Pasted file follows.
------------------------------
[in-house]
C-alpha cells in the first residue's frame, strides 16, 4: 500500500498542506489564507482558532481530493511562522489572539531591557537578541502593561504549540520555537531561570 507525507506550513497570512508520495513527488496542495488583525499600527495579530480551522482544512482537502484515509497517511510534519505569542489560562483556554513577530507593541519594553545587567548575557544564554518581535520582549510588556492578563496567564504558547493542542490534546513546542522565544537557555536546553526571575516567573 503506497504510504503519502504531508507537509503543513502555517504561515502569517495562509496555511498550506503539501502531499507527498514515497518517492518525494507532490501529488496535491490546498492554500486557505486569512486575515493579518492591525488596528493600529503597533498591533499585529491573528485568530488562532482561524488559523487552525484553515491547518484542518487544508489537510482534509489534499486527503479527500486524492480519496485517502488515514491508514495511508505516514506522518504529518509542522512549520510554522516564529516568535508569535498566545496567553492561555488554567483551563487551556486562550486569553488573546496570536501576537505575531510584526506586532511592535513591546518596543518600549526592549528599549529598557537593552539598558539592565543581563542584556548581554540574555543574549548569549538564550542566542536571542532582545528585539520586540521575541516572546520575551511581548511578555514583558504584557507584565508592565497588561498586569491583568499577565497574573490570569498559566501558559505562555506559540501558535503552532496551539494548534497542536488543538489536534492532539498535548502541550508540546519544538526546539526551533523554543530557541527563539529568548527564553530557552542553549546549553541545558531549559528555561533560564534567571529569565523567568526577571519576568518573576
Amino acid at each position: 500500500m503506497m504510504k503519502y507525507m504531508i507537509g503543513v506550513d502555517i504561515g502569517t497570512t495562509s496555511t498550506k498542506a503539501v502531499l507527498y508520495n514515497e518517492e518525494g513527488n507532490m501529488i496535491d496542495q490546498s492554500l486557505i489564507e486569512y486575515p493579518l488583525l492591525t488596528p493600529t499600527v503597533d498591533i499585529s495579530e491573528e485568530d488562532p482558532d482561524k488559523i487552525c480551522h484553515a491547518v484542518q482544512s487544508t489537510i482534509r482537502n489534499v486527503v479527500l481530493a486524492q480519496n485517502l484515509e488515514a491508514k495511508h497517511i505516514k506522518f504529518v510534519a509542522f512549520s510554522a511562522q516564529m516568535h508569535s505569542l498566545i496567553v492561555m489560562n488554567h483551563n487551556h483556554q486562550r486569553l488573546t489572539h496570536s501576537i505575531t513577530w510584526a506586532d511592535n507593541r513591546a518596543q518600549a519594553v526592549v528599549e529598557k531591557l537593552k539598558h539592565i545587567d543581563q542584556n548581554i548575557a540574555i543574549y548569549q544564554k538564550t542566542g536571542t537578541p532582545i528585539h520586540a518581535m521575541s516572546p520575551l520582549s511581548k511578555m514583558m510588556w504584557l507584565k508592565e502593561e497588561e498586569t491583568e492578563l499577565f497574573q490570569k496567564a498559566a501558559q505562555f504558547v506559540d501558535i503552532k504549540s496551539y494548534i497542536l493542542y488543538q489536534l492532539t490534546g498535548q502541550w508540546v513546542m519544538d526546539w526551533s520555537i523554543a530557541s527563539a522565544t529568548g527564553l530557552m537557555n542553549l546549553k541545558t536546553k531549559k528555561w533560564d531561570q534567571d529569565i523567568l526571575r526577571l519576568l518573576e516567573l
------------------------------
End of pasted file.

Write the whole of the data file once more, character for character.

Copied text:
[in-house]
C-alpha cells in the first residue's frame, strides 16, 4: 500500500498542506489564507482558532481530493511562522489572539531591557537578541502593561504549540520555537531561570 507525507506550513497570512508520495513527488496542495488583525499600527495579530480551522482544512482537502484515509497517511510534519505569542489560562483556554513577530507593541519594553545587567548575557544564554518581535520582549510588556492578563496567564504558547493542542490534546513546542522565544537557555536546553526571575516567573 503506497504510504503519502504531508507537509503543513502555517504561515502569517495562509496555511498550506503539501502531499507527498514515497518517492518525494507532490501529488496535491490546498492554500486557505486569512486575515493579518492591525488596528493600529503597533498591533499585529491573528485568530488562532482561524488559523487552525484553515491547518484542518487544508489537510482534509489534499486527503479527500486524492480519496485517502488515514491508514495511508505516514506522518504529518509542522512549520510554522516564529516568535508569535498566545496567553492561555488554567483551563487551556486562550486569553488573546496570536501576537505575531510584526506586532511592535513591546518596543518600549526592549528599549529598557537593552539598558539592565543581563542584556548581554540574555543574549548569549538564550542566542536571542532582545528585539520586540521575541516572546520575551511581548511578555514583558504584557507584565508592565497588561498586569491583568499577565497574573490570569498559566501558559505562555506559540501558535503552532496551539494548534497542536488543538489536534492532539498535548502541550508540546519544538526546539526551533523554543530557541527563539529568548527564553530557552542553549546549553541545558531549559528555561533560564534567571529569565523567568526577571519576568518573576
Amino acid at each position: 500500500m503506497m504510504k503519502y507525507m504531508i507537509g503543513v506550513d502555517i504561515g502569517t497570512t495562509s496555511t498550506k498542506a503539501v502531499l507527498y508520495n514515497e518517492e518525494g513527488n507532490m501529488i496535491d496542495q490546498s492554500l486557505i489564507e486569512y486575515p493579518l488583525l492591525t488596528p493600529t499600527v503597533d498591533i499585529s495579530e491573528e485568530d488562532p482558532d482561524k488559523i487552525c480551522h484553515a491547518v484542518q482544512s487544508t489537510i482534509r482537502n489534499v486527503v479527500l481530493a486524492q480519496n485517502l484515509e488515514a491508514k495511508h497517511i505516514k506522518f504529518v510534519a509542522f512549520s510554522a511562522q516564529m516568535h508569535s505569542l498566545i496567553v492561555m489560562n488554567h483551563n487551556h483556554q486562550r486569553l488573546t489572539h496570536s501576537i505575531t513577530w510584526a506586532d511592535n507593541r513591546a518596543q518600549a519594553v526592549v528599549e529598557k531591557l537593552k539598558h539592565i545587567d543581563q542584556n548581554i548575557a540574555i543574549y548569549q544564554k538564550t542566542g536571542t537578541p532582545i528585539h520586540a518581535m521575541s516572546p520575551l520582549s511581548k511578555m514583558m510588556w504584557l507584565k508592565e502593561e497588561e498586569t491583568e492578563l499577565f497574573q490570569k496567564a498559566a501558559q505562555f504558547v506559540d501558535i503552532k504549540s496551539y494548534i497542536l493542542y488543538q489536534l492532539t490534546g498535548q502541550w508540546v513546542m519544538d526546539w526551533s520555537i523554543a530557541s527563539a522565544t529568548g527564553l530557552m537557555n542553549l546549553k541545558t536546553k531549559k528555561w533560564d531561570q534567571d529569565i523567568l526571575r526577571l519576568l518573576e516567573l